When I entered on duty at CIA, I did so under a “light cover,” meaning that for public purposes (that is, social, banking credit, and non-CIA professional relationships) I was identified as working elsewhere. This was not then the usual arrangement for people working under the deputy director for intelligence (DDI), but Bill Bundy suggested that it might provide greater flexibility for future assignments, and I agreed. The agency made the necessary arrangements. Many CIA staff members, mainly in the clandestine services, were at that time identified as civilian employees of the Department of Defense. I was titled “Foreign affairs...

  10. 6 Intelligence Excursions in the Soviet Union
    (pp. 72-99)

    Sometime in May or June 1959 Sherman Kent asked me, “Ray, could you interpret for the vice president in Russia?” It had been announced somewhat earlier that Vice President Richard Nixon would visit the Soviet Union, but the question was quite unexpected. Yes, I replied, I could handle it, but I was not a professional interpreter and hence not the best he could have. It turned out that Marine Brigadier General Robert E. Cushman Jr., the vice president’s assistant for national security affairs, was canvassing for an interpreter. Kent wanted to volunteer me for the job. In due course, I...

  11. 7 The Espionage Game
    (pp. 100-119)

    Most people, when they think of intelligence, immediately think of spying. In fact, espionage is but one means to acquire information, and the acquisition of information requires analysis to produce intelligence. Moreover, many experienced senior intelligence officers have observed that up to 95 percent of intelligence is obtained by various means other than espionage. Nonetheless, that five percent may be vital and unobtainable any other way. Espionage also has an aura of intrigue and overtones of danger that attracts attention. Never was this more true than in the time Allen Dulles was director of central intelligence.

    Espionage is a very...

  12. 8 Department of State: The Kennedy Years (I)
    (pp. 120-142)

    I reported for duty at the Department of State on September 17, 1961—just three days before my old ONE office and most of CIA headquarters moved to Langley, Virginia. At first, some of my friends both at State and at CIA thought that I was changing cover. But the transfer was real. I did become a formal consultant to CIA with the approval of my new boss at State, Ambassador U. Alexis Johnson. In 1962 I helped draft the first National Intelligence Estimate on the Warsaw Pact military forces, and I occasionally met informally with the Board of National...

  13. 9 Department of State: The Kennedy Years (II)
    (pp. 143-167)

    In its first year, the Kennedy administration had seen urgent requirements to deal with two challenges: Khrushchev’s persistent pressure on West Berlin and growing Soviet-backed communist insurgencies in the Third World. The Berlin crisis spurred alliance contingency military plans, and the danger of localized conflicts led to strenuous efforts to build counterinsurgency capabilities and activities, and to the disastrous adventure of the émigré landing at the Bay of Pigs in Cuba. In terms of its own agenda, the new administration established arms control as a new instrument of policy and joined in launching new multilateral disarmament negotiations in Geneva. I...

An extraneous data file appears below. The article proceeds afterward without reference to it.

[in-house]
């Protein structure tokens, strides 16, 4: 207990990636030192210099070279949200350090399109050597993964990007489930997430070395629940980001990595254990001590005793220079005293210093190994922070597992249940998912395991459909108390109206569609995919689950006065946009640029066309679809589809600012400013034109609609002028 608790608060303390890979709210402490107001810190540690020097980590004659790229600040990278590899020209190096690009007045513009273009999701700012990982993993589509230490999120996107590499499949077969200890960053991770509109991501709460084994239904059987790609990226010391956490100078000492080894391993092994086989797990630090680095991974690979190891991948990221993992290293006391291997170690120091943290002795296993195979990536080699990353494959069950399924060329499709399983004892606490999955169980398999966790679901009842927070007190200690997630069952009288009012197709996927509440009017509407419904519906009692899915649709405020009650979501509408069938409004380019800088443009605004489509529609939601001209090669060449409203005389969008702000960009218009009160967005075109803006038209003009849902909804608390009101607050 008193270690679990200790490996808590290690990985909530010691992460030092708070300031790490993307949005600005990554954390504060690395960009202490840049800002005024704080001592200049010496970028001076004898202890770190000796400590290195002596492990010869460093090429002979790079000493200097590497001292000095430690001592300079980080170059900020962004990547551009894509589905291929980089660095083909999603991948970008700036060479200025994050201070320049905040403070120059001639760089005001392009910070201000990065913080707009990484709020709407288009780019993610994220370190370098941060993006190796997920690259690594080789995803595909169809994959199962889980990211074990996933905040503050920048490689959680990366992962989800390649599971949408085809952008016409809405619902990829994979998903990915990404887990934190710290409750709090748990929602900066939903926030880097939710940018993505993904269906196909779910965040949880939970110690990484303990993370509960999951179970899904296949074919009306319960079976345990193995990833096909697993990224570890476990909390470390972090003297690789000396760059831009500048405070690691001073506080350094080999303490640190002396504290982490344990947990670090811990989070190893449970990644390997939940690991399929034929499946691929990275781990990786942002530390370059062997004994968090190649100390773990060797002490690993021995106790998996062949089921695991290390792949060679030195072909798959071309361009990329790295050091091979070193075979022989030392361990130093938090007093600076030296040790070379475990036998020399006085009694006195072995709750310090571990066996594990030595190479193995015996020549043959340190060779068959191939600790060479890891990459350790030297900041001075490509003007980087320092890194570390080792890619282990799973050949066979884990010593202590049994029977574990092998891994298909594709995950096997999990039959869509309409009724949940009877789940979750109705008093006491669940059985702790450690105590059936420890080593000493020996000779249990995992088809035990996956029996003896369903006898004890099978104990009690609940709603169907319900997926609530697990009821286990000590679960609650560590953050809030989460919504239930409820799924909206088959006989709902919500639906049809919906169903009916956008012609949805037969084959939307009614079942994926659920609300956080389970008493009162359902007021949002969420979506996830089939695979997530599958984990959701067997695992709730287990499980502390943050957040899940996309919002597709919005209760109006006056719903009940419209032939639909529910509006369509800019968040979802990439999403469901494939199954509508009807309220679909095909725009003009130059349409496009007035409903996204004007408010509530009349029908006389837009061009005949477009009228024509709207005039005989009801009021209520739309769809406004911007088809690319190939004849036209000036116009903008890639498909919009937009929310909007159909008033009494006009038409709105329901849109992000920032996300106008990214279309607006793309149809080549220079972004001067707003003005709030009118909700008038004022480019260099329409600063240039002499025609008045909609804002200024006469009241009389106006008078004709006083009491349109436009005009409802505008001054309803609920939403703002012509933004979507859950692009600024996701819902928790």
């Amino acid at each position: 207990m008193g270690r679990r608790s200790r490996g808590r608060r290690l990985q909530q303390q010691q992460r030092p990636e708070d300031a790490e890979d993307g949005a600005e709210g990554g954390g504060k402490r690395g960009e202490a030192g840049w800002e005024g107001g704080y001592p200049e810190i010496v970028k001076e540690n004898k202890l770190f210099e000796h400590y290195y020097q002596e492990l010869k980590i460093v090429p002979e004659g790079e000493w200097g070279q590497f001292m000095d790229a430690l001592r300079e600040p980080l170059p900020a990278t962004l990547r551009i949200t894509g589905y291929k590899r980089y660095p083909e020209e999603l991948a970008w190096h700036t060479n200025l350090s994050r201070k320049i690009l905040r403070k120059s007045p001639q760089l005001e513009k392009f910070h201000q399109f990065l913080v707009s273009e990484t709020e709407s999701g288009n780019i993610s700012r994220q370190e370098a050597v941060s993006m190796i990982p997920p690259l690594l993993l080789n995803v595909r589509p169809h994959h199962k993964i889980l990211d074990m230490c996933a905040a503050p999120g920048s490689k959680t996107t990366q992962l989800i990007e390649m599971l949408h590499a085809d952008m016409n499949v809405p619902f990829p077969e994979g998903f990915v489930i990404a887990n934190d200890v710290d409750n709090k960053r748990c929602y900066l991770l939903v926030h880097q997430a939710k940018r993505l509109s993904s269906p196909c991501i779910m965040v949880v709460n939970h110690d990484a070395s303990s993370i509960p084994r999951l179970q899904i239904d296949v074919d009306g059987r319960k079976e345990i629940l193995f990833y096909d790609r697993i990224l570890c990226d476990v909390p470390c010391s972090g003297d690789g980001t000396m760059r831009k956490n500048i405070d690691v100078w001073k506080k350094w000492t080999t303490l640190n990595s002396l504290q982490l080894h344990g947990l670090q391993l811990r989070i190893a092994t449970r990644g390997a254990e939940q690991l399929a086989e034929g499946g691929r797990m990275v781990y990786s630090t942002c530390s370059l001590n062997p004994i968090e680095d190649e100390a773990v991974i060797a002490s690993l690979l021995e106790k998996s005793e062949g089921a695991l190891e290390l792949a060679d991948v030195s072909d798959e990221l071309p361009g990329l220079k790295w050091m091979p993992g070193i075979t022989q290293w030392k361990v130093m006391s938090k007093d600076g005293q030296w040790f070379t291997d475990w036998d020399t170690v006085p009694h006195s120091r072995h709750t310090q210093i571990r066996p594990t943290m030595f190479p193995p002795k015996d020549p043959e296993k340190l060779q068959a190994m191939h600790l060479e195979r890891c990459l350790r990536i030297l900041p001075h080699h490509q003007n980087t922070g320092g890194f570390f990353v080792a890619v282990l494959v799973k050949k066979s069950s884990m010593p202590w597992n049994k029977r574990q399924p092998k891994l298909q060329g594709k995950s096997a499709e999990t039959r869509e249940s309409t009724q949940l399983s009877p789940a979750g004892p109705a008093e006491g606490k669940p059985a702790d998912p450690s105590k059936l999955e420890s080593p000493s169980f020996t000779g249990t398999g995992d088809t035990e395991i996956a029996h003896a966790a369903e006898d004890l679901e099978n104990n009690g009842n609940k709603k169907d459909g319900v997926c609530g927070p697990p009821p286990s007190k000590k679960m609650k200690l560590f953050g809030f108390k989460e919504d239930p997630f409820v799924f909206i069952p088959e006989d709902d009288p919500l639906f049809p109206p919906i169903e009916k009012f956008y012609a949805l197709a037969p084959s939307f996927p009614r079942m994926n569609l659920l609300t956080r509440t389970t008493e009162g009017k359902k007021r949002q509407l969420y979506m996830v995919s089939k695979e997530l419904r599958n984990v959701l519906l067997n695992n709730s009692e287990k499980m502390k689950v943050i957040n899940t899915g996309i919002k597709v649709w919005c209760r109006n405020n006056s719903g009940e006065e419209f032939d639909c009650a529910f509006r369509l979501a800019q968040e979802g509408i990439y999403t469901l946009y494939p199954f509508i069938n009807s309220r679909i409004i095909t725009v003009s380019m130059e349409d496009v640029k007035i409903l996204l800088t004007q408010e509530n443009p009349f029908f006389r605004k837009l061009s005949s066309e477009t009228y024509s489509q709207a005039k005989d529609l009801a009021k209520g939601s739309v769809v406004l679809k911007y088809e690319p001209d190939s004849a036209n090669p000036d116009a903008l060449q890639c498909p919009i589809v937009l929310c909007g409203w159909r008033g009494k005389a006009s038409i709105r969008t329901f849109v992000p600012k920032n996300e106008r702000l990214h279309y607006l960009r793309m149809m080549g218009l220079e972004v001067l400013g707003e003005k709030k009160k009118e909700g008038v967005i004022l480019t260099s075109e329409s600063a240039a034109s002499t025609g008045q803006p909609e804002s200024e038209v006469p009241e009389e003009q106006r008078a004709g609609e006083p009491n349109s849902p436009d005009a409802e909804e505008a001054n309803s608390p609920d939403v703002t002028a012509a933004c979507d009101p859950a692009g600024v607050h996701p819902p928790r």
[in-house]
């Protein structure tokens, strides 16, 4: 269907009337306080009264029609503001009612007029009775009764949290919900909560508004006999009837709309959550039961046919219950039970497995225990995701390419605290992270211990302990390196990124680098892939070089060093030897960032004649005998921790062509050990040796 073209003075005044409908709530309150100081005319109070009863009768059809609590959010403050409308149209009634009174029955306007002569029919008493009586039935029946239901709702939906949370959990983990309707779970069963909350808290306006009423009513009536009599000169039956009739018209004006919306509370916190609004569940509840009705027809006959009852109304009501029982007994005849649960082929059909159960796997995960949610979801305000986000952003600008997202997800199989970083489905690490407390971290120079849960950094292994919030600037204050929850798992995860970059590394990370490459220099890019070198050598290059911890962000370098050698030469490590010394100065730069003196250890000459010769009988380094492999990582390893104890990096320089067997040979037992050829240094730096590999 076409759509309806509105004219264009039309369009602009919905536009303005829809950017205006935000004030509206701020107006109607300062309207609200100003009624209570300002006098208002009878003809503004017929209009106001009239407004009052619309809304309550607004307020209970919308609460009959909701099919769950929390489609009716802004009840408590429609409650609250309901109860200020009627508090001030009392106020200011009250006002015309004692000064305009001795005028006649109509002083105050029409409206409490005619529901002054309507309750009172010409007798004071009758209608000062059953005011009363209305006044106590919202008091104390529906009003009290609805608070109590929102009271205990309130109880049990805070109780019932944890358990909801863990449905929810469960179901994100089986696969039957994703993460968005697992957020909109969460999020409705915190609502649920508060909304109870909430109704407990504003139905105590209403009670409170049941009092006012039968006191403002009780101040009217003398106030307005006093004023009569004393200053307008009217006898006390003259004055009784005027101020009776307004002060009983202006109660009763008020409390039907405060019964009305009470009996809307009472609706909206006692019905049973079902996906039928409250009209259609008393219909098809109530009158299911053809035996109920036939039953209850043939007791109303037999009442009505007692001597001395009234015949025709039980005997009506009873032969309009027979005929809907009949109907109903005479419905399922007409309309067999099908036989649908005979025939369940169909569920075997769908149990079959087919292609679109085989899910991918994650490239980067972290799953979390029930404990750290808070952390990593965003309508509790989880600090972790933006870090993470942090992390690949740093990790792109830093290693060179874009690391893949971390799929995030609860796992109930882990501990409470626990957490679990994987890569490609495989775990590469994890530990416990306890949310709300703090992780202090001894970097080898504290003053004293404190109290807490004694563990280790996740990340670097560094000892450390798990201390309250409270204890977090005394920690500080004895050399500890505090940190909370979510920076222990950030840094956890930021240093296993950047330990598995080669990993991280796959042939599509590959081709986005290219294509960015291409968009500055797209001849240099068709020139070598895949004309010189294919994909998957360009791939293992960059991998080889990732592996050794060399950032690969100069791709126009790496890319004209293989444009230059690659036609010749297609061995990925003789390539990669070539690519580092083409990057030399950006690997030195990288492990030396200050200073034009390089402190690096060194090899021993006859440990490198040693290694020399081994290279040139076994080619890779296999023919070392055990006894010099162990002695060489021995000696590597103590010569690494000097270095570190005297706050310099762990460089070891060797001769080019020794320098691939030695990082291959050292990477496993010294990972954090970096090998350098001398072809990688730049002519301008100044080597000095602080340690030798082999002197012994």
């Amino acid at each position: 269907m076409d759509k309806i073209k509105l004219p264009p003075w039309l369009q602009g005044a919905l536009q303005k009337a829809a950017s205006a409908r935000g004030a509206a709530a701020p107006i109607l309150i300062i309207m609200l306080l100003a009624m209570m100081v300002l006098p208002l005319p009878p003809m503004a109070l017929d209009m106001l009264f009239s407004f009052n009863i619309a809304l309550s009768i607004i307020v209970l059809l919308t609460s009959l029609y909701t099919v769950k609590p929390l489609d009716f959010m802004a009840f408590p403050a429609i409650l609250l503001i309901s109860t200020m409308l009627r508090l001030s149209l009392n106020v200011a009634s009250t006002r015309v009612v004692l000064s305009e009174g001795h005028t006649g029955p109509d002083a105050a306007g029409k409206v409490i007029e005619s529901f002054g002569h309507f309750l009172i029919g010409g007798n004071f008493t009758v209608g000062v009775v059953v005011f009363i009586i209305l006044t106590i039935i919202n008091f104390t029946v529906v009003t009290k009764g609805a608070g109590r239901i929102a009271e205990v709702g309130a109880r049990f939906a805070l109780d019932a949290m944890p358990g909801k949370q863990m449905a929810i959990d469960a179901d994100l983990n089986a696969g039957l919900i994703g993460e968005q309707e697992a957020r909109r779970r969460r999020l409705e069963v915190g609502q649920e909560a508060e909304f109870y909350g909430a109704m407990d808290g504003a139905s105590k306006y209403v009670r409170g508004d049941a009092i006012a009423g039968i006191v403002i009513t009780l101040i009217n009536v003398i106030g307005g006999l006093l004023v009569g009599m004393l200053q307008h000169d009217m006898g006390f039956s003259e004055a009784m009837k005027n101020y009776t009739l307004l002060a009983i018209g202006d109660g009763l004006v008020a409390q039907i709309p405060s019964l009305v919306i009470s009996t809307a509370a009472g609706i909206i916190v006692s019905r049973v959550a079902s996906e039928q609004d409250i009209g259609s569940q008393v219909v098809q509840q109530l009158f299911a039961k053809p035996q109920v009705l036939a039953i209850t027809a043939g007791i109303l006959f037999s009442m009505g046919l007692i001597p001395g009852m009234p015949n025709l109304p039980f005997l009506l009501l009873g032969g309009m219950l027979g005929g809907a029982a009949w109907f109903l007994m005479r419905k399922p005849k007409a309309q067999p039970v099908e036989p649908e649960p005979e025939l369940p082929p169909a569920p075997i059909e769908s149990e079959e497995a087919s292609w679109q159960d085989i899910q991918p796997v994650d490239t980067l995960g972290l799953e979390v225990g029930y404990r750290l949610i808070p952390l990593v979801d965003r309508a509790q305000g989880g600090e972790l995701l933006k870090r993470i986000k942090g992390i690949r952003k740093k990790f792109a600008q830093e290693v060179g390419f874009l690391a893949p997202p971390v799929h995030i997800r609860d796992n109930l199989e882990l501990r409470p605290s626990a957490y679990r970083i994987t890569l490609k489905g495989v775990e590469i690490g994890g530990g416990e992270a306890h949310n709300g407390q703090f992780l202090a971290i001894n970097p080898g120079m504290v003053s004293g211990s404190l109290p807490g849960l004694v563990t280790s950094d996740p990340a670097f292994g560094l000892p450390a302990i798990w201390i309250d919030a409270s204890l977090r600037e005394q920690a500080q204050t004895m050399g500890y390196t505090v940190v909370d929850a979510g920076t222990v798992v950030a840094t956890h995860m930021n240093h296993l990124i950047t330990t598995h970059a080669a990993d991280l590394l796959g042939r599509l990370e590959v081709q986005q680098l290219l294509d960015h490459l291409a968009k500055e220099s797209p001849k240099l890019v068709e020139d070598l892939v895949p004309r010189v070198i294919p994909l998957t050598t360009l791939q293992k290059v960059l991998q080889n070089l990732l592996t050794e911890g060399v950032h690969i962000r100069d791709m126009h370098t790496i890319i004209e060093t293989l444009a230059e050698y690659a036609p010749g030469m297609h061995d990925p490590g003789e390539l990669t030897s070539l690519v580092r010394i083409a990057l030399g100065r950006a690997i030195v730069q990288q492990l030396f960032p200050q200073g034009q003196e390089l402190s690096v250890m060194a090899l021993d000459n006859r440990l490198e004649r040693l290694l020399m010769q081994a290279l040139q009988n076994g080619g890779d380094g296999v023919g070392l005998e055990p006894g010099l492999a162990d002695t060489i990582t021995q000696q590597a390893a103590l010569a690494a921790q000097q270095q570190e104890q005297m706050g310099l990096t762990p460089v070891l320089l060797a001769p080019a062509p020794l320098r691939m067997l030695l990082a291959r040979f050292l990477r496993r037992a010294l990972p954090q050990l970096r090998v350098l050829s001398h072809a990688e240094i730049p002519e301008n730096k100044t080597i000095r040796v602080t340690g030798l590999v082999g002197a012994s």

14. 10 The Cuban Missile Crisis: Turning Point of the Cold War
    (pp. 168-187)

    On the morning of October 16, 1962, President John F. Kennedy learned from National Security Adviser McGeorge Bundy that Soviet medium-range missiles had just been discovered in Cuba. This was quite unexpected (except to the new director of central intelligence, John McCone, and a few others). A recent Special National Intelligence Estimate (SNIE 85-3-62) issued on September 19 (at a time when McCone was out of the country) had considered the possibility but concluded that the Soviet leadership would probably not deploy nuclear offensive missiles in Cuba. Nonetheless, the possibility had been recognized, and indeed that is why the U-2...

  15. 11 Department of State: The Johnson Years
    (pp. 188-219)

    President Lyndon B. Johnson, entering office through the tragic death by senseless assassination of a dynamic young president suddenly cut down in his prime and at the height of his popularity, sought at once to emphasize continuity of the administration and its policies at home and abroad. He could not fit the mythical image of Camelot that then prevailed, but he could continue at least initially with essentially the same leadership team and policies. After election as president in his own right a year later, Johnson did set his own distinctive imprint on Washington and on American domestic policy working...

  16. 12 The Diplomacy of East-West Relations
    (pp. 220-242)

    The Cold War always involved measures by the United States and its allies directed against the Soviet Union and its bloc—military measures to deter, and if necessary to defend, against hostile pressures, incursions or attack; political and economic measures to strengthen the West and indeed other countries of the non-communist “free” world to prevent Soviet bloc and other communist encroachment; and political, psychological, economic, and sometimes covert measures to weaken the enemy. Sometimes these were unilateral U.S. actions, sometimes collective Western (mainly NATO) moves, and they varied greatly in their nature, but they shared the characteristic of being measures...